Two tutorials on how to make your own flat pack toy: Spoongraphics | Computer Arts
1. CHARACTER DESIGN: Due 5/2/13
First you need to conceptualize your character. Think of a story for your character, what do they do, what do they like and dislike, are they old young or in between, are they mean, happy, love struck, goofy, angry, do they have a short temper? You can even draw from your own life, basing your character on someone you know or even yourself.
Now that you have your character in mind, it is time to put your ideas on paper. You will start by sketching out ideas for your character and then you will scan your sketches into the computer. The main features that show expression and personality in a character are the eyes, eyebrows, and mouth. Focus on these features to really bring your character to life. Figure out which features of your character you want to accentuate and base your toy around them.
Once you have scanned your sketched it is time to ‘vectorize’ them, clean them up and make your character work as a cube.
1. In Illustrator create a new Letter size document in landscape orientation.
2. In a new layer names OUTLINE, make a simple box diagram. Use the rectangle tool to create a perfect square by holding down Shift while dragging. Then duplicate it six times by holding down Alt while dragging the original box.
3. If your character doesn't need a bottom because it will sit flat on the surface, you may delete the bottom square.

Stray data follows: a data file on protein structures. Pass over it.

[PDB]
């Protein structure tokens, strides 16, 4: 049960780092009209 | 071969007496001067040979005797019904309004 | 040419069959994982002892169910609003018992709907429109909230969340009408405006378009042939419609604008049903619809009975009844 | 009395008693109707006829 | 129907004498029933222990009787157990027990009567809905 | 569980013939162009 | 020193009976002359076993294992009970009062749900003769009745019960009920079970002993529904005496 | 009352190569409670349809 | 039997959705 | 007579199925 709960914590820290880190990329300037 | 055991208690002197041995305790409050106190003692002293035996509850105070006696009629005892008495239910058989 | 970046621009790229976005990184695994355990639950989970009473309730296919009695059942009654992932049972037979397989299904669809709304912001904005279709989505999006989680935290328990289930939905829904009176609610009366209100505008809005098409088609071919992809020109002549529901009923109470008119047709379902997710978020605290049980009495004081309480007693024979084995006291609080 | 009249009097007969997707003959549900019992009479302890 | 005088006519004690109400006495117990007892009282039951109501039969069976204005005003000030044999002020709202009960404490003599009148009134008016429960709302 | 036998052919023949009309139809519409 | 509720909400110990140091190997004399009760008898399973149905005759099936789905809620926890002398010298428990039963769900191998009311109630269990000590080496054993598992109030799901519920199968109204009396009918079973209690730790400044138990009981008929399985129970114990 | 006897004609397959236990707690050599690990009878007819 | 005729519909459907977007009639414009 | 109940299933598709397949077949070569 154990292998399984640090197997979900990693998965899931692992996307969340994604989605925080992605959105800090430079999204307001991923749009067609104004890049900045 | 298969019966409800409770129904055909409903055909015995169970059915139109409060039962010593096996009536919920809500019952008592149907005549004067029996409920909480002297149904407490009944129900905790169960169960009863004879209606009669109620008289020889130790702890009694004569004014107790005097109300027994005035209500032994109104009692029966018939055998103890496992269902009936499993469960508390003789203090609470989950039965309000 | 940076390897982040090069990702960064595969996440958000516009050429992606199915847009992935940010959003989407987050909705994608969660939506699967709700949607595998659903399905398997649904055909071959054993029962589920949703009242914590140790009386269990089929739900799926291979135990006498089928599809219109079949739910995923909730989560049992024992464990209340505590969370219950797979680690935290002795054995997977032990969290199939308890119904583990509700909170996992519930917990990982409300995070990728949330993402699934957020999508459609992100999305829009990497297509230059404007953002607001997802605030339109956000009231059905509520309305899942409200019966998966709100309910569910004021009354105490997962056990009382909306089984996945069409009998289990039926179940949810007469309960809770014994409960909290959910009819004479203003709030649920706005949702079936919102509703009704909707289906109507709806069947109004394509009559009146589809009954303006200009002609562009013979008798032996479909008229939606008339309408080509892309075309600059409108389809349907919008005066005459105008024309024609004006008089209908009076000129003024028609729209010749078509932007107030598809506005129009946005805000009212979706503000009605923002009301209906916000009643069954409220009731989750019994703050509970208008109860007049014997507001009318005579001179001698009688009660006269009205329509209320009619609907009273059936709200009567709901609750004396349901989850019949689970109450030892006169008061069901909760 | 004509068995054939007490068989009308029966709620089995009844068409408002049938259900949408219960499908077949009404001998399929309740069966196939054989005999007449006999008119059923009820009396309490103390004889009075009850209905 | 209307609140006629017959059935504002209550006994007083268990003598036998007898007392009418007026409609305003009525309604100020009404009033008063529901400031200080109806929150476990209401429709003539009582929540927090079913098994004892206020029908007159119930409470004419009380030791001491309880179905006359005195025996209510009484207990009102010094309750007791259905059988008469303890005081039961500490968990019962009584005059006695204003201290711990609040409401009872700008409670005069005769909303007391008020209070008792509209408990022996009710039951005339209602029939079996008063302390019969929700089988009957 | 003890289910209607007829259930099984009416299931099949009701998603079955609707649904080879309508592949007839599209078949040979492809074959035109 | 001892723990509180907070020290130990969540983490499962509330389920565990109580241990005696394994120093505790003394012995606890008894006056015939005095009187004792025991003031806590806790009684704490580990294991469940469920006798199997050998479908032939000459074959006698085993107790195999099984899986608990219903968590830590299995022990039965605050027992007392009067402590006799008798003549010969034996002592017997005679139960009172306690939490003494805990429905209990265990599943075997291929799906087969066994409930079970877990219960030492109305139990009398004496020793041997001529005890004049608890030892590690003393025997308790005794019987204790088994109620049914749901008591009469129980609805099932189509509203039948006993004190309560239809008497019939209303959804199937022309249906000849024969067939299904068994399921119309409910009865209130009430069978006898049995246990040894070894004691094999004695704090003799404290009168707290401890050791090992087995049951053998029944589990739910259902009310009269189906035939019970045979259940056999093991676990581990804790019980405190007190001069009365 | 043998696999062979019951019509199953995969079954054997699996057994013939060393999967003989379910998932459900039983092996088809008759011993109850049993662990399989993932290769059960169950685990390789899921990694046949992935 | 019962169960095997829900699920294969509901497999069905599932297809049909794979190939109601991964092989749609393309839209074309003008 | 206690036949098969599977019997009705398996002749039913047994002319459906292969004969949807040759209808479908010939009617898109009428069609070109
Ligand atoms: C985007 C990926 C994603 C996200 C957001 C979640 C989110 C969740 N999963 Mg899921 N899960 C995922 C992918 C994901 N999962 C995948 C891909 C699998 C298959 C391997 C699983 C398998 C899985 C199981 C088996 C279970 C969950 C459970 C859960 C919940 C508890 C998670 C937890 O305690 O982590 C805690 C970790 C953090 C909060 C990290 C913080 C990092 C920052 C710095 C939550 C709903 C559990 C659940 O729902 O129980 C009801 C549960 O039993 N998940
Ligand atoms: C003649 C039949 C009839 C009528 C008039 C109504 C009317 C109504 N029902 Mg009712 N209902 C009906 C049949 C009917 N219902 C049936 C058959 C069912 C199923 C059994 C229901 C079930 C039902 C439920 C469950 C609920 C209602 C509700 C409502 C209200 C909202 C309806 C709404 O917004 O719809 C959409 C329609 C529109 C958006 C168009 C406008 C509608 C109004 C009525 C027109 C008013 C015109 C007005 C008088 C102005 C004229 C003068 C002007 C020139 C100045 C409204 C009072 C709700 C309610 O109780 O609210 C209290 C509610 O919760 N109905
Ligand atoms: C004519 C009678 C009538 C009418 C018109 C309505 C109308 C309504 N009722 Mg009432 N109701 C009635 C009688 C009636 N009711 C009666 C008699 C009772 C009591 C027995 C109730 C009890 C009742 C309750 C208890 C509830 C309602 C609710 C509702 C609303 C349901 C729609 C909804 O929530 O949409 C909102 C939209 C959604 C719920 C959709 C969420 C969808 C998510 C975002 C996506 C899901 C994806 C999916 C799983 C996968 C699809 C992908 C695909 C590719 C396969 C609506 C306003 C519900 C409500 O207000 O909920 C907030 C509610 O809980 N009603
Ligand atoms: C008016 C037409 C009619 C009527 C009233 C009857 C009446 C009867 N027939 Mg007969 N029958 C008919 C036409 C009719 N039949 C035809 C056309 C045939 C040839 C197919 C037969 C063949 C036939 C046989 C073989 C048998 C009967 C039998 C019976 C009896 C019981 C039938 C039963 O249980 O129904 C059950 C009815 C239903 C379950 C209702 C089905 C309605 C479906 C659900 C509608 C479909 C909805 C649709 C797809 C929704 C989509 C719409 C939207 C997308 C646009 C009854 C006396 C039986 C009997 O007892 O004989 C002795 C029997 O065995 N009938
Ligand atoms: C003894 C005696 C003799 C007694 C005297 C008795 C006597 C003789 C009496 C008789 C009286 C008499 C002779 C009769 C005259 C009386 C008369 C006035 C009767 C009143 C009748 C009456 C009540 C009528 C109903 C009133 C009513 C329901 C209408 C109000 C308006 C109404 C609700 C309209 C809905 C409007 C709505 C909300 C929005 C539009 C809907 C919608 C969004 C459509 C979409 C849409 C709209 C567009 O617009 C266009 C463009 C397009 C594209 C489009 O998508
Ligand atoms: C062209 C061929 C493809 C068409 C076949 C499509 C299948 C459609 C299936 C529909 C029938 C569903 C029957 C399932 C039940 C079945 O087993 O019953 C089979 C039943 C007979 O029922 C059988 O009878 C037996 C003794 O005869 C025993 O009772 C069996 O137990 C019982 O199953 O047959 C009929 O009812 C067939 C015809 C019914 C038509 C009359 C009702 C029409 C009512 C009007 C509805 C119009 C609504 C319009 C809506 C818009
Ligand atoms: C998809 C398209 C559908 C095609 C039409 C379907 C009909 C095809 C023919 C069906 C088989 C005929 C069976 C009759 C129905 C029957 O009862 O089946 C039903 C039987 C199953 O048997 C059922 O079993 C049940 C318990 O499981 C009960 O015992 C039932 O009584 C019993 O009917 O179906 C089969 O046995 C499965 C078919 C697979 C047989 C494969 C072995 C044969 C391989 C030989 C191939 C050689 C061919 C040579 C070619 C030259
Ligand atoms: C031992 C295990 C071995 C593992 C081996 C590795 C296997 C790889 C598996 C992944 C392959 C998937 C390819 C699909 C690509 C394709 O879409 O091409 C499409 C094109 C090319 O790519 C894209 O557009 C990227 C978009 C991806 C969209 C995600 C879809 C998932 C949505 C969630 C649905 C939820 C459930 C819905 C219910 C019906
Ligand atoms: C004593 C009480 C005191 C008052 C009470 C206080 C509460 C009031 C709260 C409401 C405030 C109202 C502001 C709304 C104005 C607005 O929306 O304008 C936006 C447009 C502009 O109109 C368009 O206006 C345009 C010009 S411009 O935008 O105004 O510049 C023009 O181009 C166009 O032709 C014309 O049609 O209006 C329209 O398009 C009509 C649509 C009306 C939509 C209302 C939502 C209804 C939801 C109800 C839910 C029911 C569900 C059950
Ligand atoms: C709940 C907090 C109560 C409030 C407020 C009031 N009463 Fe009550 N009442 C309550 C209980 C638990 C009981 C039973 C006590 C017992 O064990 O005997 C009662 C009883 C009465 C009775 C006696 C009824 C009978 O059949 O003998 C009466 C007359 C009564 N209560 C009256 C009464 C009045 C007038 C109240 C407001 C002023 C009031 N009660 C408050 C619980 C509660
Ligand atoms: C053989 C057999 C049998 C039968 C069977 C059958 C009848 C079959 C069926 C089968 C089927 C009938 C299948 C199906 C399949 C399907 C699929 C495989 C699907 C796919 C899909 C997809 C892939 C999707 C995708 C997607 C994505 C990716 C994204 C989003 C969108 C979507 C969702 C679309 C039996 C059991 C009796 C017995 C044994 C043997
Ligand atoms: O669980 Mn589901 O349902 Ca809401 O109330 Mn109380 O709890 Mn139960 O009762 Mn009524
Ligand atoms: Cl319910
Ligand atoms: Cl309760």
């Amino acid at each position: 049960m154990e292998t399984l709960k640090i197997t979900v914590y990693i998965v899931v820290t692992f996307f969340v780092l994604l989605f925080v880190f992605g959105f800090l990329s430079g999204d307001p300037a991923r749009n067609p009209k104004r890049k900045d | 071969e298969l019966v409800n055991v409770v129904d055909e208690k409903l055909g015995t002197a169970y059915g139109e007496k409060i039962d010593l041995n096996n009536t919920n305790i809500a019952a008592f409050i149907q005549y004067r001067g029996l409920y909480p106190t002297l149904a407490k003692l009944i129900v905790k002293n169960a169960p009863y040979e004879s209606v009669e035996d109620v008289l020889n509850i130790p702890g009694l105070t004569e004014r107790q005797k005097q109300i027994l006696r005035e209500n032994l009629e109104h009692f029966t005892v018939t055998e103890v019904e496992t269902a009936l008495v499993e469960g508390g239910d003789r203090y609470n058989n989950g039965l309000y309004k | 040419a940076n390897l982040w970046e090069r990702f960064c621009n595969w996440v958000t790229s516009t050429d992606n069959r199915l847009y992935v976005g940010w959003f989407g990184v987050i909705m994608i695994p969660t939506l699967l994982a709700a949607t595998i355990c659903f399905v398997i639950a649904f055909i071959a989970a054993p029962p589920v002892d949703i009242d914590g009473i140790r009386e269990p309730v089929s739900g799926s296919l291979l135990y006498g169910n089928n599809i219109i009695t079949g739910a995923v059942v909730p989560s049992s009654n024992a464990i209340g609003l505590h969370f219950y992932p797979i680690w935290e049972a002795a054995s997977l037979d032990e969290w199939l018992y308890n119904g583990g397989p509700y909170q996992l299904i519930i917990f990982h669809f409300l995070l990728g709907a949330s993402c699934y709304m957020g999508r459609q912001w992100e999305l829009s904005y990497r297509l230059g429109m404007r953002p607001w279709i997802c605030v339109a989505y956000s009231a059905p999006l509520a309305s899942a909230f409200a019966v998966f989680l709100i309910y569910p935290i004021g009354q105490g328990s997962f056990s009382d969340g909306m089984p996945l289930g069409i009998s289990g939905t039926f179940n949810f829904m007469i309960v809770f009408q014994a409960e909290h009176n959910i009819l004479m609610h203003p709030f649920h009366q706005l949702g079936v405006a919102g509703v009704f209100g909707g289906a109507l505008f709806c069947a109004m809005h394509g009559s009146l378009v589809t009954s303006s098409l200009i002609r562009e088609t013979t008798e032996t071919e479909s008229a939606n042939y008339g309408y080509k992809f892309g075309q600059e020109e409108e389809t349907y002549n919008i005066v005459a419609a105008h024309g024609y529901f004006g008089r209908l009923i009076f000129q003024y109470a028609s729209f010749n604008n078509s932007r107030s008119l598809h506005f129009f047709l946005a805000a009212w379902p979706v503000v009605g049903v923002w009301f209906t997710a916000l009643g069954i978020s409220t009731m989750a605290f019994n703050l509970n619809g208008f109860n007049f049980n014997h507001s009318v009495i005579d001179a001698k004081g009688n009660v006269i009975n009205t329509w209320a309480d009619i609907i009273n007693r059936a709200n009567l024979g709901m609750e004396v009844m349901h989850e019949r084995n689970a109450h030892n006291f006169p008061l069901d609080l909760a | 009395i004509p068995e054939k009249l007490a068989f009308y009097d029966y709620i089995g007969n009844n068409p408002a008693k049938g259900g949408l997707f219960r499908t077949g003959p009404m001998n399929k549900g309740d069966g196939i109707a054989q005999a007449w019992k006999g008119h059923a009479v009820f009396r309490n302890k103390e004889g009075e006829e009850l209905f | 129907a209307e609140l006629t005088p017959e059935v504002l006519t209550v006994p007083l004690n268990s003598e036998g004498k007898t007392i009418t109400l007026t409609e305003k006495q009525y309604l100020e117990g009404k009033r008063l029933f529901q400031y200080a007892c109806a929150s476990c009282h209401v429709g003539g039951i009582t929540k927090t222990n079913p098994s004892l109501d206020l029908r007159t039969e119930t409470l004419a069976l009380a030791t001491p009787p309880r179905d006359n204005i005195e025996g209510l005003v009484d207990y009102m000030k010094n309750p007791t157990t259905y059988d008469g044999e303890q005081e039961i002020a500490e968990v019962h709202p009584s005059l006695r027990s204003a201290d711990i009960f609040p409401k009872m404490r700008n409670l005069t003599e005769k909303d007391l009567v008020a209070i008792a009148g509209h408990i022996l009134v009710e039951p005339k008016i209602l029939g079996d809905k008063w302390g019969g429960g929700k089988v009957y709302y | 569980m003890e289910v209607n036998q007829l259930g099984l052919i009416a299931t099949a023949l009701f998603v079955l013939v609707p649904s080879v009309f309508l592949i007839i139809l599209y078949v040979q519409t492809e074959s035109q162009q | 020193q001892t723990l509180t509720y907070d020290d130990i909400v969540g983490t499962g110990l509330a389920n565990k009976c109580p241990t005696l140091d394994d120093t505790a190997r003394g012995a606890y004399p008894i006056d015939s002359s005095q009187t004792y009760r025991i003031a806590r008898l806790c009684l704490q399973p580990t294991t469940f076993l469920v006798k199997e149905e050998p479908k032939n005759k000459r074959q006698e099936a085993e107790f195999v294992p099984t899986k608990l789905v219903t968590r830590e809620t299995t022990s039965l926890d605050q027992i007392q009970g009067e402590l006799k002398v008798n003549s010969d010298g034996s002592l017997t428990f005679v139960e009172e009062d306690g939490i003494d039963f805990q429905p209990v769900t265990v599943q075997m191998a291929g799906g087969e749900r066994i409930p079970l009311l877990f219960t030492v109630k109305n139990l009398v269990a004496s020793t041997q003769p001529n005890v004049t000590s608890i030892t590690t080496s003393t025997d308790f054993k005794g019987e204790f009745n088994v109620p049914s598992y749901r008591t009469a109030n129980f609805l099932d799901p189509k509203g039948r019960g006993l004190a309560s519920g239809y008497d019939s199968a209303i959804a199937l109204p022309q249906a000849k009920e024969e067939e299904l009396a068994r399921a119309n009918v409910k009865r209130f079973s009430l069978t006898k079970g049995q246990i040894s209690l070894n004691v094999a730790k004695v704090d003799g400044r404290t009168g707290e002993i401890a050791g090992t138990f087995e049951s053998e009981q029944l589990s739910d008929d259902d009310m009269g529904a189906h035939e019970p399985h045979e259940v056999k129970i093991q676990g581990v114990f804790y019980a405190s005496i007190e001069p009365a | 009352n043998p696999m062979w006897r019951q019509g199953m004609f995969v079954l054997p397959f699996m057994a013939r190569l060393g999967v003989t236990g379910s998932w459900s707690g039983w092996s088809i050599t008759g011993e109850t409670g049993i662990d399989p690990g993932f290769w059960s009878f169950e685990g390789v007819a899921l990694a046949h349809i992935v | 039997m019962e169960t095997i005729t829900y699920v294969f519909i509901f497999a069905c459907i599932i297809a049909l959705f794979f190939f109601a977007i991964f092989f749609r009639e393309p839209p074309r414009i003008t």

4. Put place holder text in corresponding squares to help you keep track of what’s what. (face, side, back, top, side)
5. Now alter the sides of the squares to better reflect the shape of your character. Make sure that opposite sides correspond in height and width. This means that the width of your sides needs to be the same as the height of the top square.
6. If you put arms on either side of the head, they will stick straight out when the top is folded down. They may look too long but bear in mind that once the template has been folded together, the only parts of the arms that will stick out are the areas that extend past the front of the torso. Make sure to label the arms.
7. An area equal to the width of the arms should be removed from the sides of the box, so the arms won’t overlap the other paper.
3. SCAN and VECTOR-ize:
How to clean a scanned sketch in Photoshop and vector-ize it in Illustrator with
4. Copy & Add 'sketch pieces to image into template in a new layer
5. In a new layer underneath the sketch add color.
6. Remove White fill from template and move to top layer.
7. Add tabs in new layer.
8. Print out and assemble, write directions as you go.
9 Add name of Character.
10. When totally complete print out one copy and leave it flat and assemble a copy of the toy VERY NEATLY!
11. Turn in with self evaluation to Ms. McKay